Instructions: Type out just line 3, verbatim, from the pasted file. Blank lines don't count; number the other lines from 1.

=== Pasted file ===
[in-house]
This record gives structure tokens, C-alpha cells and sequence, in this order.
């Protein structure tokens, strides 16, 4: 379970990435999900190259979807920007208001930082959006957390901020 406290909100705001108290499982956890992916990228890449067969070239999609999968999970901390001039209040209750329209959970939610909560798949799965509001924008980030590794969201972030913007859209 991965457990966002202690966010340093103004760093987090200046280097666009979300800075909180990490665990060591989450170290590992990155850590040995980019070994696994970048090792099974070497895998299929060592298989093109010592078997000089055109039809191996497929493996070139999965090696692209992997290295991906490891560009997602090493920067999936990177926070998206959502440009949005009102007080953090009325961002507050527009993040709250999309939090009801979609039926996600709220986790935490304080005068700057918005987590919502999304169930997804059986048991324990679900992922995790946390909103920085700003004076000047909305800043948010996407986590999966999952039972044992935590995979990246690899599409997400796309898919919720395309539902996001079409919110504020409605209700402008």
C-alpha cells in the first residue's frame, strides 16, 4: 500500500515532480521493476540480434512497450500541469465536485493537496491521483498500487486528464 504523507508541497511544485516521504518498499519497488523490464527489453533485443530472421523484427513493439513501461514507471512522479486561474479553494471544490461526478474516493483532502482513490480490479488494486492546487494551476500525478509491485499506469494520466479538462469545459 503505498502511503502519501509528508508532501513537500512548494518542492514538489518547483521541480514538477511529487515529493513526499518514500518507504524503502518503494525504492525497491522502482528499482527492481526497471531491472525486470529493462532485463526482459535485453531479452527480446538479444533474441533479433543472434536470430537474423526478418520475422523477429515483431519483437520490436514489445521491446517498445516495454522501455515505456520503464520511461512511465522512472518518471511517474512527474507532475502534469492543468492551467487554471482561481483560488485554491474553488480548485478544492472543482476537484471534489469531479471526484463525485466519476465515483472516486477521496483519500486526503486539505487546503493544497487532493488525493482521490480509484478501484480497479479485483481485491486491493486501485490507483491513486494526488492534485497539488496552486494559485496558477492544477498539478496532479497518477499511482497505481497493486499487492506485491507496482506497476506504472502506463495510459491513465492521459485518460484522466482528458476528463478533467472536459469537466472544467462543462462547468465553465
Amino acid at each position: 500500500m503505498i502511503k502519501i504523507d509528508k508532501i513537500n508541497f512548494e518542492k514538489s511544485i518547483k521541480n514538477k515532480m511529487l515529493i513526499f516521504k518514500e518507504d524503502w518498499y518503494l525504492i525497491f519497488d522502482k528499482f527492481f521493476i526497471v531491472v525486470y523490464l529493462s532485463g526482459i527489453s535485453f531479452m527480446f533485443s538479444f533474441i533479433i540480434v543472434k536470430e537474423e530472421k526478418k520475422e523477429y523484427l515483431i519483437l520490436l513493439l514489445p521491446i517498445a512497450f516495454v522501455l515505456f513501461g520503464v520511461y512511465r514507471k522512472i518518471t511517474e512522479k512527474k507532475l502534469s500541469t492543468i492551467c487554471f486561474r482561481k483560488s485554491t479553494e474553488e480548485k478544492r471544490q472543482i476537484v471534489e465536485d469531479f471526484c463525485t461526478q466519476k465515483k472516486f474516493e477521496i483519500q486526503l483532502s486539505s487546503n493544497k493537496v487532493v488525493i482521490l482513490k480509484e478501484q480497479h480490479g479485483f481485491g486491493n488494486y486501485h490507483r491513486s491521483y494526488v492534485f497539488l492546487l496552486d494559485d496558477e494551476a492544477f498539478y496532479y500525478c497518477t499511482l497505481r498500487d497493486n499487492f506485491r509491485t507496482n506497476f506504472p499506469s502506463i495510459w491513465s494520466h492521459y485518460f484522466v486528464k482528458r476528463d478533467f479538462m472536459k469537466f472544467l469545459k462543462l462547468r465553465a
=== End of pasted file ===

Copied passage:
């Protein structure tokens, strides 16, 4: 379970990435999900190259979807920007208001930082959006957390901020 406290909100705001108290499982956890992916990228890449067969070239999609999968999970901390001039209040209750329209959970939610909560798949799965509001924008980030590794969201972030913007859209 991965457990966002202690966010340093103004760093987090200046280097666009979300800075909180990490665990060591989450170290590992990155850590040995980019070994696994970048090792099974070497895998299929060592298989093109010592078997000089055109039809191996497929493996070139999965090696692209992997290295991906490891560009997602090493920067999936990177926070998206959502440009949005009102007080953090009325961002507050527009993040709250999309939090009801979609039926996600709220986790935490304080005068700057918005987590919502999304169930997804059986048991324990679900992922995790946390909103920085700003004076000047909305800043948010996407986590999966999952039972044992935590995979990246690899599409997400796309898919919720395309539902996001079409919110504020409605209700402008």